Good news: Ogden has had zero homicides so far in 2011 (probably).
Bad news: Journalists don’t understand statistics (still).
“Killings down in Ogden,” proclaimed the headline across the top of Sunday’s front page, with a great big zero on one side. Pending a final ruling on whether a fatal July shooting was accidental, Ogden has probably gone for nine months without a murder or automobile homicide. This isn’t just great news; it’s historic.
The article falls short, though, in discussing the possible causes of this unprecedented drop in killings. Relying entirely on statements from the police chief and the county attorney, the article mentions three possible contributing factors: a new police “Crime Reduction Unit” created four years ago; a year-old injunction against the city’s oldest street gang; and a shift over the last several years toward handling gun-related crimes in federal court.
Of course, all of these factors could very well be contributing to a long-term reduction in crime, and the lack of recent homicides could very well be part of that long-term trend. But statistically, you just can’t tell.
You see, Ogden’s homicide rate was already pretty low. According to a data table printed on page 5, Ogden hasn’t had more than four homicides in a calendar year since 2001. During the last nine years, the average number in any nine-month period was only two and a half.
With this data and a simple formula from elementary statistics, we can answer the obvious question: Given this average rate of homicides, what’s the probability of getting zero homicides in any given nine-month period? The answer is one in e2.5, where e is the famous mathematical constant 2.718 (approximately). Do the math and you find that the probability is about one in 12. (Note that e2.5 means e times e times the square root of e, or about 2.7 times 2.7 times 1.6.)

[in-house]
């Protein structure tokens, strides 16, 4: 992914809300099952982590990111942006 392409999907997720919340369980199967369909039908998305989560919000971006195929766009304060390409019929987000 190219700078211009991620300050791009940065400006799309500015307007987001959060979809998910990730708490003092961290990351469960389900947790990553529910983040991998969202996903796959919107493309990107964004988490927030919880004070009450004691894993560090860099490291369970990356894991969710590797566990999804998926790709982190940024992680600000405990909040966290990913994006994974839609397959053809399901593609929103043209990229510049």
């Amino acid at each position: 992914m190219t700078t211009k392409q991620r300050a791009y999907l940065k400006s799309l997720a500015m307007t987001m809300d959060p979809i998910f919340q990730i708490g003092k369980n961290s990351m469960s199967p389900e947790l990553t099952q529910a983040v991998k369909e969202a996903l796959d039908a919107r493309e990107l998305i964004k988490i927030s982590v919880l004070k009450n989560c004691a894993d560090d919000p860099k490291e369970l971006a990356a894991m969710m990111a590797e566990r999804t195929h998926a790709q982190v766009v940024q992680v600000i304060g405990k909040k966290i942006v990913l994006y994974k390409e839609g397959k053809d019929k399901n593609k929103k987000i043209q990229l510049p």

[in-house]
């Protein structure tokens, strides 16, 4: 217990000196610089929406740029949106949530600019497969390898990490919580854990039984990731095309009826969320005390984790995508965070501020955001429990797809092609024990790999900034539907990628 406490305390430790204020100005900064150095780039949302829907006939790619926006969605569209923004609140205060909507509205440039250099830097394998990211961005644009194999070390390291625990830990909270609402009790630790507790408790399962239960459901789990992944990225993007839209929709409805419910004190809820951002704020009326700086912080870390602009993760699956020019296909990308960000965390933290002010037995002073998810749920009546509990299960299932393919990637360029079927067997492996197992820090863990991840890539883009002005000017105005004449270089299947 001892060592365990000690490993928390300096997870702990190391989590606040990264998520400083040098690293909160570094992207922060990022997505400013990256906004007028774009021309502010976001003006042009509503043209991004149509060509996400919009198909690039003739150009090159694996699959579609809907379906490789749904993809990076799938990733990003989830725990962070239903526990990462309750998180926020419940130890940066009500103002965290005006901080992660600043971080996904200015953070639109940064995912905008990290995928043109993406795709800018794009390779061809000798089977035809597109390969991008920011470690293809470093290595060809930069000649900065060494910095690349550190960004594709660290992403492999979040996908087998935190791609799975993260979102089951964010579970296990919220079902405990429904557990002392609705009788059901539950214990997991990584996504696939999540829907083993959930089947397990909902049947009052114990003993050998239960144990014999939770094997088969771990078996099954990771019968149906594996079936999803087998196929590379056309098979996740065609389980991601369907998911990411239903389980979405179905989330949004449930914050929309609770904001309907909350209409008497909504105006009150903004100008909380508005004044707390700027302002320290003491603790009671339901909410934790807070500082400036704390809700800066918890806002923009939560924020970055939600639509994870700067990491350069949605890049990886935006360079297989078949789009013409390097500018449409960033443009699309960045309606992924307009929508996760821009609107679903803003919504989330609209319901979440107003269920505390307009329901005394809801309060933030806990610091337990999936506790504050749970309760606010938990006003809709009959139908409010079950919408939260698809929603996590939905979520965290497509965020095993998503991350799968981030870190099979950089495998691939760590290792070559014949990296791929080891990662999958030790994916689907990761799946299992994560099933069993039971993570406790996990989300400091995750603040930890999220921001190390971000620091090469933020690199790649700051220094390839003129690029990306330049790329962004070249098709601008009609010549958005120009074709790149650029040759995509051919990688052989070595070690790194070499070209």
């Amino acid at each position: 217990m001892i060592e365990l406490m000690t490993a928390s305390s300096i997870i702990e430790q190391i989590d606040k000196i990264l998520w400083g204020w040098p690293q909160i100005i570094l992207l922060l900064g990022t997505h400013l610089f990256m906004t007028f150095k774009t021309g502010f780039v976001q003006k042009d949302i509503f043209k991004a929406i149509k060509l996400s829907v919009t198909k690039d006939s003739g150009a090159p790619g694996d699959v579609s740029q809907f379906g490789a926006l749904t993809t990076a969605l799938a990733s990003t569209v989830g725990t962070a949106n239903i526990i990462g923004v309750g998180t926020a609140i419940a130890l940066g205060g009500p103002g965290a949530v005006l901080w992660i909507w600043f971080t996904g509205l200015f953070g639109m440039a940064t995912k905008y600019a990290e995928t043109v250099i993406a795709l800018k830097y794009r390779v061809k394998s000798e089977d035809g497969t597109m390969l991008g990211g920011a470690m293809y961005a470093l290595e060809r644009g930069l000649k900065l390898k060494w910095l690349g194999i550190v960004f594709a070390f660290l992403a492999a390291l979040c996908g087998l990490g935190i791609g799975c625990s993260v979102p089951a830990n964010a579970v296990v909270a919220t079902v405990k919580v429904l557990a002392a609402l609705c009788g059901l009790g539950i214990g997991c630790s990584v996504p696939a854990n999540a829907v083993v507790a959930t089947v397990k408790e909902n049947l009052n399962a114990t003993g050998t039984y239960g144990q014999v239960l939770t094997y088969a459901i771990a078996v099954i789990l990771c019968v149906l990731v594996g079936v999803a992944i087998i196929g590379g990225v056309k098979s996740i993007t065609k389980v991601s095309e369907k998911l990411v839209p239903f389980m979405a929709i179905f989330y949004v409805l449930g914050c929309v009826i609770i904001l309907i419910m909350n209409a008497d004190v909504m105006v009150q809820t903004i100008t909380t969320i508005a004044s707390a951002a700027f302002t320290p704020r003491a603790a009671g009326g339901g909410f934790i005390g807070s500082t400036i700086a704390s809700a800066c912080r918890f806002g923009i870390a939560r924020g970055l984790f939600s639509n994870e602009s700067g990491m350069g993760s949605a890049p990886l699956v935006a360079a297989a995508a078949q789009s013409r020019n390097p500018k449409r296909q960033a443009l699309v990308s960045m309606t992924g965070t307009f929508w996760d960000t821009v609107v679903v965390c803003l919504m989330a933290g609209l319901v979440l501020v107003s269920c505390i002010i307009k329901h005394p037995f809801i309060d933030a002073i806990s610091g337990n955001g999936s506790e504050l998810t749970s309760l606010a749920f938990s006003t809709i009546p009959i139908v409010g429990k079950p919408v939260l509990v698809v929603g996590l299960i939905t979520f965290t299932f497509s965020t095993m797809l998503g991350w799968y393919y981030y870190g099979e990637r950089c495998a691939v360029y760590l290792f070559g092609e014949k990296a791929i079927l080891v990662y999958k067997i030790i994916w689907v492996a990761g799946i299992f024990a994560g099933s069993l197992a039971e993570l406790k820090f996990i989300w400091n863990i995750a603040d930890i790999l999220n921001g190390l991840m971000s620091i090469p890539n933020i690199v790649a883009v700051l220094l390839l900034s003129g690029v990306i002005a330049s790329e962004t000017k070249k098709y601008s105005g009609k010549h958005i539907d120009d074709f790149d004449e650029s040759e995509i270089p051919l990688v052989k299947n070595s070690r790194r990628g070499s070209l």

I’m assuming, though, that each homicide is an independent event. In fact, some homicides occur in related groups. If the average number of independent homicide groups during any nine-month period is only 2.0, then the probability of getting zero in such a period is one in e2, or about one in 7.
If these probabilities still seem rather low, remember that the zero didn’t have to occur this year. Now that the average homicide rate has been at this level for about a decade, we’ve had ten one-in-seven chances so far to get zero homicides during the first nine months of a year. In other words, we were over-due.
It’s understandable that the police chief and county attorney would attribute the lack of homicides to their own efforts. It’s also human nature to look for simple cause-effect relationships. But at this point, the most natural explanation for Ogden’s zero homicides in 2011 (so far) is a mere statistical fluctuation. The article doesn’t even mention this possibility, and it should.
What can’t be explained by mere statistics is the long-term trend. Homicide rates across the U.S. have steadily declined for the last two decades, and Ogden appears to be following this trend. Social scientists have proposed a host of possible reasons for the decline, including better policing and increased incarceration rates, but also including our aging population, changes in immigration, shifts in the illegal drug trade, and availability of abortions (resulting in fewer unwanted children). The even more striking decline over the very long term is probably a result of improving economic conditions, gradually changing attitudes toward killing, and/or increased acceptance of government as the enforcer of laws.
Let’s hope these long-term trends continue, but let’s not jump to conclusions based on local short-term fluctuations.